It’s great, I love the medium. Apps like Instagram lets you in on a complete stranger and gives a whole new look at your closest friends. Everyone curates an experience for their audience with it. Images reveal so much about people, intentional or not.

What’s coming up next for you?
I’m currently working on a video and photography installation for an upcoming exhibition at ION Art Gallery in September. It’s part of the gallery's Young Talent Programme in collaboration with the Affordable Art Fair. I began developing this work when I was doing my art residency in Italy last year.

The Veteran

Chris Yap

A prominent figure in the photography circuit, Chris Yap is many things: artist, curator (including for Objectif’s 10 Years of Shooting Home), lecturer, judge for local and international exhibitions and master digital printmaker. His highly conceptual, evocative works, which have been widely exhibited all over the world throughout his career, convey a dense, poetic perspective on nature (one of his passions), relationships and culture.

How do you define a good picture?
It has to be meaningful and evident of what the photographer’s message within the image. It’s almost like the soul of the photograph. A good image should also be creative and stand out from the millions of images created every day. The physical quality of the image also counts, like if it’s meant to be blur, then it should be blur, or if it’s meant to be red, it shouldn’t look orange.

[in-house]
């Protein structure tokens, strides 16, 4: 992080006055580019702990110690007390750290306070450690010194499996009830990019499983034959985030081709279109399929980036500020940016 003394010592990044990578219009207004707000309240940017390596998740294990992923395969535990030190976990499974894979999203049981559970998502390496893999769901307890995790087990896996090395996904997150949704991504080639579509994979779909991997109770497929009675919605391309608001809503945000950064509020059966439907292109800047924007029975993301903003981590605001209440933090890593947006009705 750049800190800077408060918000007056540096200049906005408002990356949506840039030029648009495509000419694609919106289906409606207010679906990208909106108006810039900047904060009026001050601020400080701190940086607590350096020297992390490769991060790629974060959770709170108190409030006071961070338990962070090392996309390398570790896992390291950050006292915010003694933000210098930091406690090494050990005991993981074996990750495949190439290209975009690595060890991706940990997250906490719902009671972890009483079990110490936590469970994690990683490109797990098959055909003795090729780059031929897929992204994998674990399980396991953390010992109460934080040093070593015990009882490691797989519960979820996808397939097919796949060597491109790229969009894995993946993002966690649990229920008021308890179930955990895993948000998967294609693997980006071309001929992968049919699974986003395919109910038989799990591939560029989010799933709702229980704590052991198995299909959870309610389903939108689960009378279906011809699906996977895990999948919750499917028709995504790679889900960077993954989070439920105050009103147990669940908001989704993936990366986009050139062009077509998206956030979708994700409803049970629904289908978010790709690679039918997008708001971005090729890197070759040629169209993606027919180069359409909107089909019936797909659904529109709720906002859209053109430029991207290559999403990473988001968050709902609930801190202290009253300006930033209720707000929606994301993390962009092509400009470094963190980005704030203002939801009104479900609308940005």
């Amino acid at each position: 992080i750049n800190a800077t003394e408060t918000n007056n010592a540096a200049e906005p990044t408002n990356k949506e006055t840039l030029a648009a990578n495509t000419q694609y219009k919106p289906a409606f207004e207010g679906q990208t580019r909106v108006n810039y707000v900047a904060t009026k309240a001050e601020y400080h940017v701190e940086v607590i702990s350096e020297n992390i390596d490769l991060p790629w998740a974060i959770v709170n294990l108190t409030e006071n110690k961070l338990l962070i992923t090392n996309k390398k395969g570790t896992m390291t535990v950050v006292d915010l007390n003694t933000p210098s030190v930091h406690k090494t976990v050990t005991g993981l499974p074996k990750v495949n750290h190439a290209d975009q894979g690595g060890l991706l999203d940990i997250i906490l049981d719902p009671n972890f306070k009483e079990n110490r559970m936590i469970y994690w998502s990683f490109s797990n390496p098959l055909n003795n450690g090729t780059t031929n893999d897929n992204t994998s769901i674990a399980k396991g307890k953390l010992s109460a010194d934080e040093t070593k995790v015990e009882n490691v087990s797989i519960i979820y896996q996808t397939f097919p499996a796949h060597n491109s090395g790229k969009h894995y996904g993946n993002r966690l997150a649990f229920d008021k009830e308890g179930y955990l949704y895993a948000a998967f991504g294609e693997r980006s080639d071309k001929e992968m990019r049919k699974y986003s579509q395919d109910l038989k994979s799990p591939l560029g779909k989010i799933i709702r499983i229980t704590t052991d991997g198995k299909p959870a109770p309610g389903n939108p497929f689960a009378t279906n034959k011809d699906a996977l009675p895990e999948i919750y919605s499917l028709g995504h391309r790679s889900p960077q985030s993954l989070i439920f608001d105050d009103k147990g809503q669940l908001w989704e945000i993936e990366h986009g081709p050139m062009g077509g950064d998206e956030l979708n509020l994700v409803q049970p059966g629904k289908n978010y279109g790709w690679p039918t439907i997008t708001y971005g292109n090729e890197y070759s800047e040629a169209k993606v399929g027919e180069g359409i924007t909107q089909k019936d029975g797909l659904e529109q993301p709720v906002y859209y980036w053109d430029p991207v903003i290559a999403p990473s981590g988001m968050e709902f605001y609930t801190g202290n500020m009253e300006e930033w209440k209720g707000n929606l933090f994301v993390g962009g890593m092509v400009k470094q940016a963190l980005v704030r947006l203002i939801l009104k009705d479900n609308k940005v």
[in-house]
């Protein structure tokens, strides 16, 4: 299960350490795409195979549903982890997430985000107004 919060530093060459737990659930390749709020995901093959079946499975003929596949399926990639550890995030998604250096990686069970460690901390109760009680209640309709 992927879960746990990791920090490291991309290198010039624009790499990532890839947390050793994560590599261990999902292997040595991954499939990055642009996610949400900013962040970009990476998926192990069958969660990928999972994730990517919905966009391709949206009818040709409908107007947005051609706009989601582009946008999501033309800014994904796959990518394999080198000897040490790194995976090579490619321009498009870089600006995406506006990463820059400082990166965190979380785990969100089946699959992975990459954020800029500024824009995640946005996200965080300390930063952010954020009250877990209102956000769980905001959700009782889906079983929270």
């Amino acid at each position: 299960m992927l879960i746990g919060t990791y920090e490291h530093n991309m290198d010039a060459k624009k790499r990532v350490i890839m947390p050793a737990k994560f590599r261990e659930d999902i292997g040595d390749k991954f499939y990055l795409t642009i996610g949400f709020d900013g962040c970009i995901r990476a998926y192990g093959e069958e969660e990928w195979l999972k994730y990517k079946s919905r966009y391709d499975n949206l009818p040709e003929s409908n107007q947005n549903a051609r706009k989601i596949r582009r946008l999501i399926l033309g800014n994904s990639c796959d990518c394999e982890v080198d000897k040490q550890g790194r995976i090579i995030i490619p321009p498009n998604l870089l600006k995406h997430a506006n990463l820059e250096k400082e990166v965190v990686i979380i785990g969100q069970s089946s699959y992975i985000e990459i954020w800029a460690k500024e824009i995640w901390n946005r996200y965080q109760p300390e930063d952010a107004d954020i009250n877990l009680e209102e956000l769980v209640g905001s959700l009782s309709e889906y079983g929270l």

Are there a lot of collectors of photography in Singapore at the moment?
They’re usually foreigners, because I think that people here aren’t attuned to the fact that fine art photographs can cost thousands of dollars. It’s a very old argument, but here, they think that paintings are worth more money than photography because they don’t see the mind, soul and effort behind the work. Our population is inclined to see art as an investment or simply for decorative purposes (they don’t see the story, just the aesthetic). But it’s definitely growing. I have a group of local and Asian collectors that are keen on photography and expanding their repertoire.

What do you think of the local photography scene?